Among the DHHRN endonucleases, the crystal structures of T4 Endo VII  and Hpy99I  have been solved together with their DNA substrates. Although Endo VII is a Holliday junction DNA resolvase and Hpy99I is a restriction endonuclease, their endonuclease domain structures are almost identical and are also similar to those of the HNH family homing endonuclease I-HmuI and the His-Cys box family homing endonuclease I-PpoI (Fig. 6) . Together with the HNH and His-Cys box families , the DHHRN family also belongs to the ββα-metal endonuclease superfamily.
Our mutagenesis experiments suggested that D101 and H102 were catalytically important for F-CphI. The corresponding residues are not only conserved in Endo VII and Hpy99I, they are also within the active site and have catalytic functions [28, 36]. Thus, the active site structure of F-CphI is likely to be similar to those of Endo VII and Hpy99I. Indeed, we used Hpy99I structure to model the structure of F-CphI and found that their core structures harboring the active site are almost identical (Fig. 6). Since Hpy99I uses its active site region for both DNA cleavage and binding , F-CphI may also use its active site region for DNA binding. Furthermore, our mutagenesis experiments showed that R110 and N118 affected DNA binding of F-CphI, while the corresponding residues are shown in Hpy99I to have catalytic functions . Thus, we proposed that R110 and N118 of F-CphI may play a role in both DNA binding and cleavage.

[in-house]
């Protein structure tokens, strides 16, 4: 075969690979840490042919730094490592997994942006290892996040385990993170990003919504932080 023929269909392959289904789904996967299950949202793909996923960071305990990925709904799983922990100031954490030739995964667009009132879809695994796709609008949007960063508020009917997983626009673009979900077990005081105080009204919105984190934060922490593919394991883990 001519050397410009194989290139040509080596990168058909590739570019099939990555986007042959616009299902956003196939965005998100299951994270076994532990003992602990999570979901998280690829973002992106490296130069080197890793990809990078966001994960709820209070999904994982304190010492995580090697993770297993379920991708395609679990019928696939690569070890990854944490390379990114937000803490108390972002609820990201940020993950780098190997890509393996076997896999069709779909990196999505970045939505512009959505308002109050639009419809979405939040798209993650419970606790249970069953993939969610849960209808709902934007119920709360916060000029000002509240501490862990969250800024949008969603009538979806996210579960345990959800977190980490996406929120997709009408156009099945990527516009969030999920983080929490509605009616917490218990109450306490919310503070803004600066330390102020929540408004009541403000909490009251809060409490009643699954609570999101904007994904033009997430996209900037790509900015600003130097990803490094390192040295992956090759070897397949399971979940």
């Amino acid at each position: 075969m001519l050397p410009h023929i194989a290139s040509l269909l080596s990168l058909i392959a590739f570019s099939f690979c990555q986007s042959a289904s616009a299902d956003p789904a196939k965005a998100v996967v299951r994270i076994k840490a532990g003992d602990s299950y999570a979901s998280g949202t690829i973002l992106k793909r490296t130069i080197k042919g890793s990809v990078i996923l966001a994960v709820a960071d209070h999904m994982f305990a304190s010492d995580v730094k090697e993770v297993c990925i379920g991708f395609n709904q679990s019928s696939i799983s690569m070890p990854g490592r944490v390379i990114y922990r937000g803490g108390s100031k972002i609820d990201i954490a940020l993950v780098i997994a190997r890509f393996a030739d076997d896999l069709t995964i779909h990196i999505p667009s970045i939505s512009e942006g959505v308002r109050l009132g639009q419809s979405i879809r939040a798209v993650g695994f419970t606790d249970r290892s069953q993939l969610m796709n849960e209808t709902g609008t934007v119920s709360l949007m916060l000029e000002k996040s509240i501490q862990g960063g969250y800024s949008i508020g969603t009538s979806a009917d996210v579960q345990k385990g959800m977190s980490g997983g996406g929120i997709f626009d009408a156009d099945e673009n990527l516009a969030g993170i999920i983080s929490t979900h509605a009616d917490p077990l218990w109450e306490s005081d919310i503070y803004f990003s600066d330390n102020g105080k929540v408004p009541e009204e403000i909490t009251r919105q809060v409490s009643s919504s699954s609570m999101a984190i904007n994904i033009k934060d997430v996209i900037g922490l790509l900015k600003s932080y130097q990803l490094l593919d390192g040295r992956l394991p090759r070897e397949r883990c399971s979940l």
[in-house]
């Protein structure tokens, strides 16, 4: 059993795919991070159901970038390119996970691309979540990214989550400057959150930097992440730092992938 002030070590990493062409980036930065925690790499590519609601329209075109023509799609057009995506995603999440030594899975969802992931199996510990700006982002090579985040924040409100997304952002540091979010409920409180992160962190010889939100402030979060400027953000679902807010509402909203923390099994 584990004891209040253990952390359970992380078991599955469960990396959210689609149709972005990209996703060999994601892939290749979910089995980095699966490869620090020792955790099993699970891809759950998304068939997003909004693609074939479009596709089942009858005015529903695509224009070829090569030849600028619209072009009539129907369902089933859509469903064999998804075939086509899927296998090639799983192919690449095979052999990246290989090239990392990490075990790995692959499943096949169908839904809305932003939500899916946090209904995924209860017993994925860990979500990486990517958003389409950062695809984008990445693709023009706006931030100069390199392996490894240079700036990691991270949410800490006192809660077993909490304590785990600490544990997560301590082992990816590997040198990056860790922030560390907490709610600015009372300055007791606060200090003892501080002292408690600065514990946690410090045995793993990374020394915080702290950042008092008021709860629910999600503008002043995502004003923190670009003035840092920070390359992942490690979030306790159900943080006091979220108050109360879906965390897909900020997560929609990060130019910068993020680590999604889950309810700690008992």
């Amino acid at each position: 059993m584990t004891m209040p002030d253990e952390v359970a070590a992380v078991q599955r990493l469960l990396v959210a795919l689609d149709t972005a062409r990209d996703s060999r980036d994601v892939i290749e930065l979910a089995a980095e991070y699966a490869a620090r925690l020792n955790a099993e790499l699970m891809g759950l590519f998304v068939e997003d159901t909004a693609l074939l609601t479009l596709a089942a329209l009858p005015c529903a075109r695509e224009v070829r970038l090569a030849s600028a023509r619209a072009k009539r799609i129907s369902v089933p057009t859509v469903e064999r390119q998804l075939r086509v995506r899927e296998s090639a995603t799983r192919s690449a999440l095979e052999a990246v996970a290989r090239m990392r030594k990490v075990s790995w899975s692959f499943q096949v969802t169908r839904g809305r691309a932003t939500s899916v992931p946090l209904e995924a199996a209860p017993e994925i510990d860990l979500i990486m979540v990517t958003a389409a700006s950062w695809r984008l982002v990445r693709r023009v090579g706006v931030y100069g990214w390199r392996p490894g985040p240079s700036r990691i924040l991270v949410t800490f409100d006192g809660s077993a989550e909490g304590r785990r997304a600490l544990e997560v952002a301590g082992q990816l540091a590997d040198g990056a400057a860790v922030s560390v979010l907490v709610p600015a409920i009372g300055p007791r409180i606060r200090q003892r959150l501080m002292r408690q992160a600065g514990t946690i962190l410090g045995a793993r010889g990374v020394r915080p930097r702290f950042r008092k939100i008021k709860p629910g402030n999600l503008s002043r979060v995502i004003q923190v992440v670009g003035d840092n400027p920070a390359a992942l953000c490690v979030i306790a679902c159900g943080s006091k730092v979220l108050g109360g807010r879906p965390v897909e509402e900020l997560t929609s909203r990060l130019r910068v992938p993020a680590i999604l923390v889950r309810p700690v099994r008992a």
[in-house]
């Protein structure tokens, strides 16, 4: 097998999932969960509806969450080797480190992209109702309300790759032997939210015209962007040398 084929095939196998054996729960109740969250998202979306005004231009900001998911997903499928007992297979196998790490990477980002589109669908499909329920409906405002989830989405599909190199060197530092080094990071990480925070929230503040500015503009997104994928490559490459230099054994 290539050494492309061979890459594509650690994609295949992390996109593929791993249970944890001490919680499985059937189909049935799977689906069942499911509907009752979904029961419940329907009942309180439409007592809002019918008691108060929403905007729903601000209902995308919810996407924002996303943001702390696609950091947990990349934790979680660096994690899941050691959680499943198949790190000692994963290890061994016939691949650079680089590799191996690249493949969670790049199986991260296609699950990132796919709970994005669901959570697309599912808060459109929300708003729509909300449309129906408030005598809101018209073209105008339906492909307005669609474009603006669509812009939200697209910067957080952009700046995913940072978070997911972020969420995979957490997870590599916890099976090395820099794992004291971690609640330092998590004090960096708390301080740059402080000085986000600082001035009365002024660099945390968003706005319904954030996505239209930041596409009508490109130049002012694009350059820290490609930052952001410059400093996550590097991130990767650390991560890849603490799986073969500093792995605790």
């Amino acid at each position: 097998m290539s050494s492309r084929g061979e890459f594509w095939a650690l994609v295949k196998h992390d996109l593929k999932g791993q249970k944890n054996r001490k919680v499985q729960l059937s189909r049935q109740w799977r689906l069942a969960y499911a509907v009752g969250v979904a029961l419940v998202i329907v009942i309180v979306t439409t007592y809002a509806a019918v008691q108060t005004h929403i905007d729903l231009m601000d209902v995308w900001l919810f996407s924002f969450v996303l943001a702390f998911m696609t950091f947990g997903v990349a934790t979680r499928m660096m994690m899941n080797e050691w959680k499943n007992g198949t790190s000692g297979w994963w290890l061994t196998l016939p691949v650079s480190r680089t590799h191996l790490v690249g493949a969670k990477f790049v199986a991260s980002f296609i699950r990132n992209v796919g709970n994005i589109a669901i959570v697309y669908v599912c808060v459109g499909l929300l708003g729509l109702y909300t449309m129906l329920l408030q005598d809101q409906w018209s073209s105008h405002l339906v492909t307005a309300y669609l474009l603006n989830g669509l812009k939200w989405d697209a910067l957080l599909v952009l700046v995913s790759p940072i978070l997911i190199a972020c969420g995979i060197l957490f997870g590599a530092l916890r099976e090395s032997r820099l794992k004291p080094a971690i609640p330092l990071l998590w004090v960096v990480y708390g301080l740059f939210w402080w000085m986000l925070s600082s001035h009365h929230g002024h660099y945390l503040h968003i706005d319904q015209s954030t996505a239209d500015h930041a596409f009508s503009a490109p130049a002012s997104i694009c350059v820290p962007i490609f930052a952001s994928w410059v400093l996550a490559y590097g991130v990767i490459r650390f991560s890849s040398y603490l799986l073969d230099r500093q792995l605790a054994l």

It has been shown that the catalytic motifs of LAGLIDADG, GIY-YIG, HNH, His-Cys box, PD-(D/E)-XK, and EDxHD homing endonucleases are used by proteins of a variety of functions. These proteins include non-specific DNA-degradation colicins, restriction endonucleases, DNA repair enzymes, Holliday junction resolvases, intron-splicing factors, and transcription factors . It is still not clear whether these proteins diverged from a common ancestor or the homing endonucleases were modified by the host organisms to be specialized in other cellular functions . Similar to the six established homing endonuclease families, our phylogenetic analysis (Fig. 5) showed that the DHHRN motif can be used by homing endonucleases, Holliday junction resolvases, restriction endonucleases, and possibly DNA polymerases. Our analysis facilitates the functional prediction of many previously unknown proteins.